Will polarisation destroy the culture of protest?     

Shaeen Bagh protestors were hoping against hope that government will send an emissary to hear their grievance and address their issue. No one came, and the protest is still going on

NH photo 
NH photo
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S Khurram Raza

People were out in large numbers, some taking selfies, some reading books at the makeshift library, children learning painting, people waving national flags, one speaker after another coming on the stage to express solidarity with the protestors. Committed women of every age sat under the pandal in chilling cold.

This was the picture of Shaheen Bagh for last two and a half months.

The protestors were hoping against hope that government will send an emissary to hear their grievance and address their issue. No one came, and the protest is still going on.

Protests are basically lifeline of any democracy. There was a time when protests or rallies used to shake the government. In Delhi itself, the famous BJP trio of Madan Lal Khurana, Vijay Kumar Malhotra and Kedar Nath Sahni were the face of opposition and there were times when every Monday there used to be a call of Delhi or Bharat Bandh in Delhi. There was a time when Left used to bring labourers to the city and the Centre not only used to get worried but also addressed the issues raised by them.

Will polarisation destroy the culture of protest?      

The culture of protest continued till 2013 when Anna Hazare, Kejriwal and Ramdev came together under the banner of ‘India Against Corruption’. The government of the day upheld the tradition of talking to protestors or people raising their voice. The then Prime Minister Manmohan Singh send the senior most Cabinet colleague Prananb Mukherji to meet the protestors.

Then came 2014, and everything changed. The NDA under the leadership of Modi came to power with absolute majority and the tally of the Congress party, for the first time in history, went below 50 seats in the Lok Sabha. The number game changed the whole scenario and from day one Modi started giving a message that he is the Supreme Leader. Despite internal and external strife, Modi continued to take steps in the name of nationalism.

On November 16, 2016, he announced Demonetisation, which created social mayhem, in the name of nationalism. When people sensed that something was terribly wrong in the name of nationalism, the Pulwama incident happened and brought back nationalism to the fore again. The Balakot strike helped Modi and BJP return to power in 2019.

Will polarisation destroy the culture of protest?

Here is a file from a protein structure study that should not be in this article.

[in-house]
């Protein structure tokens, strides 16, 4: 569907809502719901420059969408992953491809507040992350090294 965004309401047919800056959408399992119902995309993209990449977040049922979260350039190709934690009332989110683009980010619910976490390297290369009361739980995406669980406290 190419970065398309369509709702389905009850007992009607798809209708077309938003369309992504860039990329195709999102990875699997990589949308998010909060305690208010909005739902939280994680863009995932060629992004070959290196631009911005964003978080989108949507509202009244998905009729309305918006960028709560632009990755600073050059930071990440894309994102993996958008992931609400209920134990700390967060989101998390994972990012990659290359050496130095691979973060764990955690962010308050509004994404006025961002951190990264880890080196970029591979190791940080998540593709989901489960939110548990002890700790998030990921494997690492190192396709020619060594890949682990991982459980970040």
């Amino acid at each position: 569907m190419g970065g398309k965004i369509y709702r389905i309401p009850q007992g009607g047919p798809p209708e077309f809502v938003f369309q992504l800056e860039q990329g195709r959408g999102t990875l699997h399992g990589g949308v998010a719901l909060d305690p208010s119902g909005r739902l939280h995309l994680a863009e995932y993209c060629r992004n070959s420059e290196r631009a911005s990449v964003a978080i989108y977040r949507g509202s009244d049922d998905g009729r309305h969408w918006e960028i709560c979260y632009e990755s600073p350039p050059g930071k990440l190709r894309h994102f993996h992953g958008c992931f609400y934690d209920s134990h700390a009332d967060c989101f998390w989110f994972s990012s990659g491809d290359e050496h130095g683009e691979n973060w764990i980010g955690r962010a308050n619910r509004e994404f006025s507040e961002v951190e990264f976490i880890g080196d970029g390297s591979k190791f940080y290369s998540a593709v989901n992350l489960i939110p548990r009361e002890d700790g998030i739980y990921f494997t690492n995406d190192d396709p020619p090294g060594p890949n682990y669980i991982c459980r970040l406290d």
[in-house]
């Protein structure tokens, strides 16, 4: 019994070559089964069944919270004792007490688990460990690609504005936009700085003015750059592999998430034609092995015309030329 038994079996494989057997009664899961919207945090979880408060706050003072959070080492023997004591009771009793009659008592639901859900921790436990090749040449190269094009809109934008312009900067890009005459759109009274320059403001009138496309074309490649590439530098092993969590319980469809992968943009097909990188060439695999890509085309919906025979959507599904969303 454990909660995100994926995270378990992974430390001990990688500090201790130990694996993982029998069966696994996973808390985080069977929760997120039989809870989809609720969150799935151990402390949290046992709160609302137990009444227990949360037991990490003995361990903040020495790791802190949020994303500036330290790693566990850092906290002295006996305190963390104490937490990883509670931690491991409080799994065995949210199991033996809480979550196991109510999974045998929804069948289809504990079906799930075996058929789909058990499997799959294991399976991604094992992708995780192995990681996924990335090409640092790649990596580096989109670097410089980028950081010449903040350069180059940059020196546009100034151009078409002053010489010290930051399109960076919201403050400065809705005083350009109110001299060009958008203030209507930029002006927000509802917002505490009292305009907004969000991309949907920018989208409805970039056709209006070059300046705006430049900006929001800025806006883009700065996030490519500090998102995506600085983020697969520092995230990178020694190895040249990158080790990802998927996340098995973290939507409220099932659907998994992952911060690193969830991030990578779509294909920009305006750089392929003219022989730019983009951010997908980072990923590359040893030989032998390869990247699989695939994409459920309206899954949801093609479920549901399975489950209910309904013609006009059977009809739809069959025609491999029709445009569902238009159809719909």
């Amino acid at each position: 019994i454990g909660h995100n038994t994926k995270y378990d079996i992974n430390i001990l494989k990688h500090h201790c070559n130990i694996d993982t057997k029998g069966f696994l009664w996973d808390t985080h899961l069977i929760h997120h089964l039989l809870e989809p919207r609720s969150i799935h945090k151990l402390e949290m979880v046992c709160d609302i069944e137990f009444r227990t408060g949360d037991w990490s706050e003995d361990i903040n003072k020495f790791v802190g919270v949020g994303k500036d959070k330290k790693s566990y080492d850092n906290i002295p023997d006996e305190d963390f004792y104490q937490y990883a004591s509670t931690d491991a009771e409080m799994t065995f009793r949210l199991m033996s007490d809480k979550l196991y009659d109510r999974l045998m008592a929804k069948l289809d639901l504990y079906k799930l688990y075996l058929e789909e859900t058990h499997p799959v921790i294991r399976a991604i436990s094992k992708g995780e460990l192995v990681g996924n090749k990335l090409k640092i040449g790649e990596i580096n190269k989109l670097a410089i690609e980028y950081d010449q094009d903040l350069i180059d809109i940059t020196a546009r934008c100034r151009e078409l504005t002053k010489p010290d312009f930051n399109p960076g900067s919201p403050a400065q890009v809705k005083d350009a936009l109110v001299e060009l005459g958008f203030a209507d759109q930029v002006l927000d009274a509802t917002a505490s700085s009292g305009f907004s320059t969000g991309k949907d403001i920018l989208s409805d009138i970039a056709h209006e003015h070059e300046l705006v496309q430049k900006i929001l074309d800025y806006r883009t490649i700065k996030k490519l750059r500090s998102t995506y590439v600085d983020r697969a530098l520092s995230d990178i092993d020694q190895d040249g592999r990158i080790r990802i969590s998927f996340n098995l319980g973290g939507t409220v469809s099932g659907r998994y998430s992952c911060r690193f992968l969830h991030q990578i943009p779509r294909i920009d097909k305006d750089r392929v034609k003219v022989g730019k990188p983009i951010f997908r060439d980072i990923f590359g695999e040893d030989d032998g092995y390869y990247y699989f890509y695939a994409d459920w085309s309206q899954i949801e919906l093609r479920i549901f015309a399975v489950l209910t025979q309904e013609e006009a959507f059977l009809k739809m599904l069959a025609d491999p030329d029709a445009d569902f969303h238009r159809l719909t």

Modi in his second innings not only became more powerful but his close confidante Amit Shah also became the Union Home Minister. Amit Shah wasted no time in conveying that he is the person in command in this inning. He became the ‘Shah’ of BJP, ensuring the passage of Triple Talaq bill, abrogation of Article 370 and passage of CAA.

People felt suffocated as they could not express their true sentiments openly. With the passage of CAA and Shah hinting at conducting of NPR/NRC, people decided that enough was enough and hit the streets. This time the students and women came out and within days Jamia was in news, following which Shaheen Bagh became the focus of international attention.

In many cities, women started coming out in large numbers, creating their own ‘Shaheen Baghs’.

Shaheen Bagh revived the hope for the protest culture and people started feeling strengthening of democracy, but right wing forces had other plans. They triggered their communal agenda. The ‘game’ began on the night of February 22 and reached its peak when the whole North East Delhi started burning, with scores of people dying. The government and the police acted as mute spectators.

After completing last rites of their loved ones, people are busy collecting themselves and their remains. Thousands have been displaced, hundreds of houses and shops have been burnt down, about 48 people have died and hundreds of injured are still in hospitals. These things are not acceptable in any civilised society but with this we have lost hope of revival of protest culture.

It is difficult to say that how many more days or months these peaceful protestors will continue their struggle but the government of the day is adamant not to talk to protestors and address their grievances. This is the real and slow death of democracy.

Shaheen Bagh revived the hope for democracy but now the situation sugg-ests that nationalism and communalism are here to swallow real democracy.

Will polarisation destroy the culture of protest?      

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